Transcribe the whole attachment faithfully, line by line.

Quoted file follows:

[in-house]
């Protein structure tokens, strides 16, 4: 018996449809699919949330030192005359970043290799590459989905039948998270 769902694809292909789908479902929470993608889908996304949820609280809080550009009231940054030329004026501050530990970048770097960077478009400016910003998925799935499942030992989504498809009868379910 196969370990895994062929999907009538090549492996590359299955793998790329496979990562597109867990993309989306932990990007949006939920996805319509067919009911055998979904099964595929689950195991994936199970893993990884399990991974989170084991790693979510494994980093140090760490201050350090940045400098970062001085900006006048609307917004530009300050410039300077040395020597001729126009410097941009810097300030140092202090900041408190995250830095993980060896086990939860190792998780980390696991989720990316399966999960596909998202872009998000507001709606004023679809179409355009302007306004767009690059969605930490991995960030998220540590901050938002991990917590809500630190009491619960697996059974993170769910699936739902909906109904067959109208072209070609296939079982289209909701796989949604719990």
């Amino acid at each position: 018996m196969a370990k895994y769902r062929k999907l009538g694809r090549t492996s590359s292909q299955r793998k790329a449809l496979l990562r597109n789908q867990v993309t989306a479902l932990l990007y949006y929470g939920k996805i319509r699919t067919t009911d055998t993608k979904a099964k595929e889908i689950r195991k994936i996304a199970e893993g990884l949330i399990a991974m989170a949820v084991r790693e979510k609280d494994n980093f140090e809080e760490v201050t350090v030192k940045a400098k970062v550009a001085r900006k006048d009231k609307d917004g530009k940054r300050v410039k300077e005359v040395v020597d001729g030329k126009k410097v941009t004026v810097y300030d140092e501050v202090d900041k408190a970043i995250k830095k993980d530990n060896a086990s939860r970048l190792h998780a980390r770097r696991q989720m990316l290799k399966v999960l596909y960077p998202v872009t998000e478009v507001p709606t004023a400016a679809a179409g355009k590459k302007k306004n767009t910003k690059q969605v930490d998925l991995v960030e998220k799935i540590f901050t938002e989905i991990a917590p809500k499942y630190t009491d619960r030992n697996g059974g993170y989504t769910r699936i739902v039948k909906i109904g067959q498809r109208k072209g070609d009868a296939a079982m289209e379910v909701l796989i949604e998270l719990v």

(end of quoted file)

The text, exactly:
[in-house]
């Protein structure tokens, strides 16, 4: 018996449809699919949330030192005359970043290799590459989905039948998270 769902694809292909789908479902929470993608889908996304949820609280809080550009009231940054030329004026501050530990970048770097960077478009400016910003998925799935499942030992989504498809009868379910 196969370990895994062929999907009538090549492996590359299955793998790329496979990562597109867990993309989306932990990007949006939920996805319509067919009911055998979904099964595929689950195991994936199970893993990884399990991974989170084991790693979510494994980093140090760490201050350090940045400098970062001085900006006048609307917004530009300050410039300077040395020597001729126009410097941009810097300030140092202090900041408190995250830095993980060896086990939860190792998780980390696991989720990316399966999960596909998202872009998000507001709606004023679809179409355009302007306004767009690059969605930490991995960030998220540590901050938002991990917590809500630190009491619960697996059974993170769910699936739902909906109904067959109208072209070609296939079982289209909701796989949604719990």
């Amino acid at each position: 018996m196969a370990k895994y769902r062929k999907l009538g694809r090549t492996s590359s292909q299955r793998k790329a449809l496979l990562r597109n789908q867990v993309t989306a479902l932990l990007y949006y929470g939920k996805i319509r699919t067919t009911d055998t993608k979904a099964k595929e889908i689950r195991k994936i996304a199970e893993g990884l949330i399990a991974m989170a949820v084991r790693e979510k609280d494994n980093f140090e809080e760490v201050t350090v030192k940045a400098k970062v550009a001085r900006k006048d009231k609307d917004g530009k940054r300050v410039k300077e005359v040395v020597d001729g030329k126009k410097v941009t004026v810097y300030d140092e501050v202090d900041k408190a970043i995250k830095k993980d530990n060896a086990s939860r970048l190792h998780a980390r770097r696991q989720m990316l290799k399966v999960l596909y960077p998202v872009t998000e478009v507001p709606t004023a400016a679809a179409g355009k590459k302007k306004n767009t910003k690059q969605v930490d998925l991995v960030e998220k799935i540590f901050t938002e989905i991990a917590p809500k499942y630190t009491d619960r030992n697996g059974g993170y989504t769910r699936i739902v039948k909906i109904g067959q498809r109208k072209g070609d009868a296939a079982m289209e379910v909701l796989i949604e998270l719990v």